The Photo List: Your Personal Bucket List of Places or Subjects to Photograph

Copyright © Andy Long

Seeing the sky dancing all above you makes you beg for more.

Every photographer has one. In fact, most people have one. It might contain one thing, ten, or who knows how many. How it’s generated is up to the individual person. What is this thing that every photographer has–or should have? It’s a list of photography locations or particular subjects that should be added to the image library.

Is it important to have a list of must-get shots or must-see locations? Yes. No one with a camera who takes his hobby seriously just wanders from place to place to take pictures. He has a list of places to visit. This listing concept is so common there are even books and a movie detailing the top things to do or places to see before you die.

How is a list built? Each person may do it differently. For me, items that have been included on my list have come from my looking through old magazines, tearing out articles of interest to file, and coming across several articles about a location and/or subject that spoke to me. One entry came from seeing a book about a subject that completely captivated my interest. Others came from seeing pictures or talking to people about different locations or seeing something on television that piqued my adventurous side.

The good thing about maintaining a list of places or subjects is that while the lists differ, there is no right or wrong list. Each one is right for the individual who created it. Over time, the list can change as its owner changes, replacing one destination with another or adding new interests. The following represents one person’s list of “Really Have-To” places or subjects that must be photographed before my camera is set down for the last time. Hopefully, I’ll be able to get all of them. Right now, the items not checked off on my list include about twenty locations. The entries I’ve checked give me a feeling of accomplishment—the same feeling anyone can have as they work with their own list.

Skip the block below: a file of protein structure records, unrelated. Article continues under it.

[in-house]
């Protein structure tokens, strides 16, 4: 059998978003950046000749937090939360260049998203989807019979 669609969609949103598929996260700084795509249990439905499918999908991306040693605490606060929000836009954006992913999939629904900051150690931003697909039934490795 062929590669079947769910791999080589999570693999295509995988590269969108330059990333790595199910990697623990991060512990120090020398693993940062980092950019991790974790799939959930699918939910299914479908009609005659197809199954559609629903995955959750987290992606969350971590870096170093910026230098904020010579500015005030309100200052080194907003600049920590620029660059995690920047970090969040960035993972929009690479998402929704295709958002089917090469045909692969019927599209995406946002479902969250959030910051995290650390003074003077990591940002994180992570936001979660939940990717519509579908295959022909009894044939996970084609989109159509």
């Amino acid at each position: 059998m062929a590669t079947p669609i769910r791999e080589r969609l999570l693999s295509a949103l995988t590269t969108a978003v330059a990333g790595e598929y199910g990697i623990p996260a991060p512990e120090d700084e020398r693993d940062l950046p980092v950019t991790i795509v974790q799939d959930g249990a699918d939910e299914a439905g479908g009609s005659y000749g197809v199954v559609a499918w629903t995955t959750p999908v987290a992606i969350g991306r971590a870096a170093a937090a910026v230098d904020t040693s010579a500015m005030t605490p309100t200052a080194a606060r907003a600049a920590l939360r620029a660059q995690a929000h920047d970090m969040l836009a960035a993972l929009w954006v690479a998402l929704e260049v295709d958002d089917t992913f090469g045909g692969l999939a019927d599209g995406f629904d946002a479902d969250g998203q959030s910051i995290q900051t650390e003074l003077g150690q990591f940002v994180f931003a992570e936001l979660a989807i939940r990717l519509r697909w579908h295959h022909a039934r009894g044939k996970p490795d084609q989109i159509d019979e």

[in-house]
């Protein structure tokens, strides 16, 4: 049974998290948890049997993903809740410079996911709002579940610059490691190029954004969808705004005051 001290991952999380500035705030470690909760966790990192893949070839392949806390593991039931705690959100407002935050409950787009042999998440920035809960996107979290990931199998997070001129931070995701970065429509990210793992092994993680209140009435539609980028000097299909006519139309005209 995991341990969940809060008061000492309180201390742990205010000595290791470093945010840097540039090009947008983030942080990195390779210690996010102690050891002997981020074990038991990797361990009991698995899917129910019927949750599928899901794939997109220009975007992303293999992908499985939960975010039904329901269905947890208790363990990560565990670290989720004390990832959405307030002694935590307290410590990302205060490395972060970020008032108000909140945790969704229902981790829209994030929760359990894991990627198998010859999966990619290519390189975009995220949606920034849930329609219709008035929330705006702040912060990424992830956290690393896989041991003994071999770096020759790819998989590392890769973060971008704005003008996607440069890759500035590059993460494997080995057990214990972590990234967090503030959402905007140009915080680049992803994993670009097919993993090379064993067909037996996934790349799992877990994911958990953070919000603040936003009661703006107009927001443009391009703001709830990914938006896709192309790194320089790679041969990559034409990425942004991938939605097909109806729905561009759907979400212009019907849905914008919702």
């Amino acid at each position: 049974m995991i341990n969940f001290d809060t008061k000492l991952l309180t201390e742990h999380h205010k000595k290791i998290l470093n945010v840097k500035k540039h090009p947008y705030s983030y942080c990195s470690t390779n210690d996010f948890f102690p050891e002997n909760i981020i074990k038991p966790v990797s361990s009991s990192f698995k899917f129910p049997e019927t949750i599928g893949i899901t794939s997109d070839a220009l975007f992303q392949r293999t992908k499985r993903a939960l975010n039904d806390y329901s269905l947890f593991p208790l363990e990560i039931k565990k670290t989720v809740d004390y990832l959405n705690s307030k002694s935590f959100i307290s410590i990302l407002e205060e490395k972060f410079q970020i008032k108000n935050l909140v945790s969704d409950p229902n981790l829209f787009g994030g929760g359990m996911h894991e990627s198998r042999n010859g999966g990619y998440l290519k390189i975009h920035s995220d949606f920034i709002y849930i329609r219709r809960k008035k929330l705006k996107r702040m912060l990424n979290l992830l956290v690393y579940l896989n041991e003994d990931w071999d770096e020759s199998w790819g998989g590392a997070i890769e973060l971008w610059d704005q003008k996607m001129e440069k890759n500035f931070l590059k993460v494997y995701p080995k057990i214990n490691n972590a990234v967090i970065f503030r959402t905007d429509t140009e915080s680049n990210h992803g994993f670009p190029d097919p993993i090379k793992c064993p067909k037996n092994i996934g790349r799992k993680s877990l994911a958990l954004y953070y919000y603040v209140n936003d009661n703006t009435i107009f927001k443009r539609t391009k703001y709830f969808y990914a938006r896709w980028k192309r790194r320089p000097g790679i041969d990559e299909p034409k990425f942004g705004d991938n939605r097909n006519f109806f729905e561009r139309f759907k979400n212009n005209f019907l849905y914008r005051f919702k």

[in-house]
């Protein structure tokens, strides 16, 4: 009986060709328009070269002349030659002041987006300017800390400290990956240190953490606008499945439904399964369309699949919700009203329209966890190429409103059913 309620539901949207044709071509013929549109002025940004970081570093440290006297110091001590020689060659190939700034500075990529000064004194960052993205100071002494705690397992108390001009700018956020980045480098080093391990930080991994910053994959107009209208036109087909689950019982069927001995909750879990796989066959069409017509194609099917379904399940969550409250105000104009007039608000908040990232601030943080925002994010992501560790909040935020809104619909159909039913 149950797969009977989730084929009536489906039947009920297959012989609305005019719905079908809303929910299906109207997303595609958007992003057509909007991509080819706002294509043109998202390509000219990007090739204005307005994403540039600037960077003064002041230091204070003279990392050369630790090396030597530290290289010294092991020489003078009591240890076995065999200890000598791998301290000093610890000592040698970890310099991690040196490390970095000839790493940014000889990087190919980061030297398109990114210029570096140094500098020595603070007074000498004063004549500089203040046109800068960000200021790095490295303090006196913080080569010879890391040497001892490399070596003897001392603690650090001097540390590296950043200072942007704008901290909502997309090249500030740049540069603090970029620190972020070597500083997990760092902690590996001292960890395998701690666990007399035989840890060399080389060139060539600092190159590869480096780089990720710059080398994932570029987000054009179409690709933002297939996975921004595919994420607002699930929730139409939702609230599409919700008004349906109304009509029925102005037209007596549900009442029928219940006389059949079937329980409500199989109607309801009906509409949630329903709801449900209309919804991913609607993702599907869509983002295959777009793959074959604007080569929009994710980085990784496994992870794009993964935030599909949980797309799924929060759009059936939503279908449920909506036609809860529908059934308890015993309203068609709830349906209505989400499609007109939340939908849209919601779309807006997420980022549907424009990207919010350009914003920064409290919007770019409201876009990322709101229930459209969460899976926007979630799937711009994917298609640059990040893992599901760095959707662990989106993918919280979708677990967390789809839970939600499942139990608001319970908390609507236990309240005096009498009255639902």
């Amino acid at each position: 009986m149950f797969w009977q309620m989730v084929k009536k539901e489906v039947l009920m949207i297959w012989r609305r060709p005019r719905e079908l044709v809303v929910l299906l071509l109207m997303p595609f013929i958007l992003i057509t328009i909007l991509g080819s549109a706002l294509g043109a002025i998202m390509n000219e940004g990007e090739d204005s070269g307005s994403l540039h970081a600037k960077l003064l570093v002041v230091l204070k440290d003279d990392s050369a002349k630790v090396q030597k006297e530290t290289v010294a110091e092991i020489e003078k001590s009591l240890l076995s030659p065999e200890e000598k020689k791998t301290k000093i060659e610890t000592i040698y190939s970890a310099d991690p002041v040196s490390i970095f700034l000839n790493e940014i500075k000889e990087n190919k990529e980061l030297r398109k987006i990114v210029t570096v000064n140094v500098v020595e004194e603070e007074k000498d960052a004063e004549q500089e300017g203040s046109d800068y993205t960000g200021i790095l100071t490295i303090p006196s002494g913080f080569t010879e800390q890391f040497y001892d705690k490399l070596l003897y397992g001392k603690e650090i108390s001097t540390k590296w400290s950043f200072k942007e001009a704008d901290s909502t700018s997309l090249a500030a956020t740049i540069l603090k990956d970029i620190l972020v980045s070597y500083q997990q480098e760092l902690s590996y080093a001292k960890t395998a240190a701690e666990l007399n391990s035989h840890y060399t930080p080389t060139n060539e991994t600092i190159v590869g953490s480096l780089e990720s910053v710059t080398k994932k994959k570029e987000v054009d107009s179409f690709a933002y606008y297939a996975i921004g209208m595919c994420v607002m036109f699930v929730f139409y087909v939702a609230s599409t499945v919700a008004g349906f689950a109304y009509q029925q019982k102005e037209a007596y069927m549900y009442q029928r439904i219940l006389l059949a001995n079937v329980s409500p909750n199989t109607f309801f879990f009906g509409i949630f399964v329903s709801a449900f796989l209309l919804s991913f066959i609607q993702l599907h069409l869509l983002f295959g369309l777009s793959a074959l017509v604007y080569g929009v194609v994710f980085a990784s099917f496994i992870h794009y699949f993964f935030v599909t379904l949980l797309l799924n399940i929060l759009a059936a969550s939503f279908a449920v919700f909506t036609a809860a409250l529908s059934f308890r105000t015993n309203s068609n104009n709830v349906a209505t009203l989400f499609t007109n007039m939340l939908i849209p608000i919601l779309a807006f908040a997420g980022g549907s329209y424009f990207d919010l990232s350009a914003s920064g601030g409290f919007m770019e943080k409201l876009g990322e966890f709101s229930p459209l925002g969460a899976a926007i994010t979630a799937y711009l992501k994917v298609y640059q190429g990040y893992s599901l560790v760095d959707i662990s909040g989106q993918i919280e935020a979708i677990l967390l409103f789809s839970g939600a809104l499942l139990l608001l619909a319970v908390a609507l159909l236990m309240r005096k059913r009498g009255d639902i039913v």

Copyright © Andy Long

When taking northern lights photos, you never know what the end result is until you review your images later.

1. Photographing the Northern Lights: One year, while in Alaska to photograph bears, I stopped in a museum/gift shop that had a book on the subject. The photos were amazing, and I knew I had to see and photograph the Lights. No matter whose list you examine, viewing the Aurora is included for good reason. Having the night sky come alive is a sight to behold. There’s absolutely nothing like it. I’m lucky that I get to go back year after year to view this spectacle. Everyone who has been on one of these workshops can tell you it’s a highlight of life just to experience them. Seeing them once only whets your appetite for wanting to see them again. STATUS: Checked off.

2. Canadian Rockies: A quick visit here when going to the Winter Olympics in my sports writing/photography days made me want to go back to concentrate on the wildlife and landscapes of the area. Banff and Jasper are the main areas on my list, but more will probably be added once my planning kicks into high gear. The beauty of this area is unlike that in any other place in North America. The combination of accessible large mammals, beautiful blue lakes, waterfalls, majestic mountains, and different wildflowers make this a spot that has to be visited at least once, because there’s probably no way to capture all off of its beauty in one short trip. STATUS: Have yet to do.